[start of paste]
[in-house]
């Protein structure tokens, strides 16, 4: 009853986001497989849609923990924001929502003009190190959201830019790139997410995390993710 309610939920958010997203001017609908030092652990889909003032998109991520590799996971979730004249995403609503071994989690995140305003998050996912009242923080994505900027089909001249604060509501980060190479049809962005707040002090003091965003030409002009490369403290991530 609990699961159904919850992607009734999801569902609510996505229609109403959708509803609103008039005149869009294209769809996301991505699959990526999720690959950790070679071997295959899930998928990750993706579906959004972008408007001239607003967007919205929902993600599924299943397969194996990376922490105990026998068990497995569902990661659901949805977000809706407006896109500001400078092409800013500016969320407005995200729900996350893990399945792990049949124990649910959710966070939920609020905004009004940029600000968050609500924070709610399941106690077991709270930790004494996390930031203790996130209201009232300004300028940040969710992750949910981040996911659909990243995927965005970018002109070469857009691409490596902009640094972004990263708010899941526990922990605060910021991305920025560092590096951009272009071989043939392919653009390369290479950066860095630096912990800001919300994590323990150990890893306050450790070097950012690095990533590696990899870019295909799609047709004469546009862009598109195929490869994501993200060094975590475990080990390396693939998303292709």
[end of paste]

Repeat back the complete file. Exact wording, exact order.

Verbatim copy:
[in-house]
């Protein structure tokens, strides 16, 4: 009853986001497989849609923990924001929502003009190190959201830019790139997410995390993710 309610939920958010997203001017609908030092652990889909003032998109991520590799996971979730004249995403609503071994989690995140305003998050996912009242923080994505900027089909001249604060509501980060190479049809962005707040002090003091965003030409002009490369403290991530 609990699961159904919850992607009734999801569902609510996505229609109403959708509803609103008039005149869009294209769809996301991505699959990526999720690959950790070679071997295959899930998928990750993706579906959004972008408007001239607003967007919205929902993600599924299943397969194996990376922490105990026998068990497995569902990661659901949805977000809706407006896109500001400078092409800013500016969320407005995200729900996350893990399945792990049949124990649910959710966070939920609020905004009004940029600000968050609500924070709610399941106690077991709270930790004494996390930031203790996130209201009232300004300028940040969710992750949910981040996911659909990243995927965005970018002109070469857009691409490596902009640094972004990263708010899941526990922990605060910021991305920025560092590096951009272009071989043939392919653009390369290479950066860095630096912990800001919300994590323990150990890893306050450790070097950012690095990533590696990899870019295909799609047709004469546009862009598109195929490869994501993200060094975590475990080990390396693939998303292709």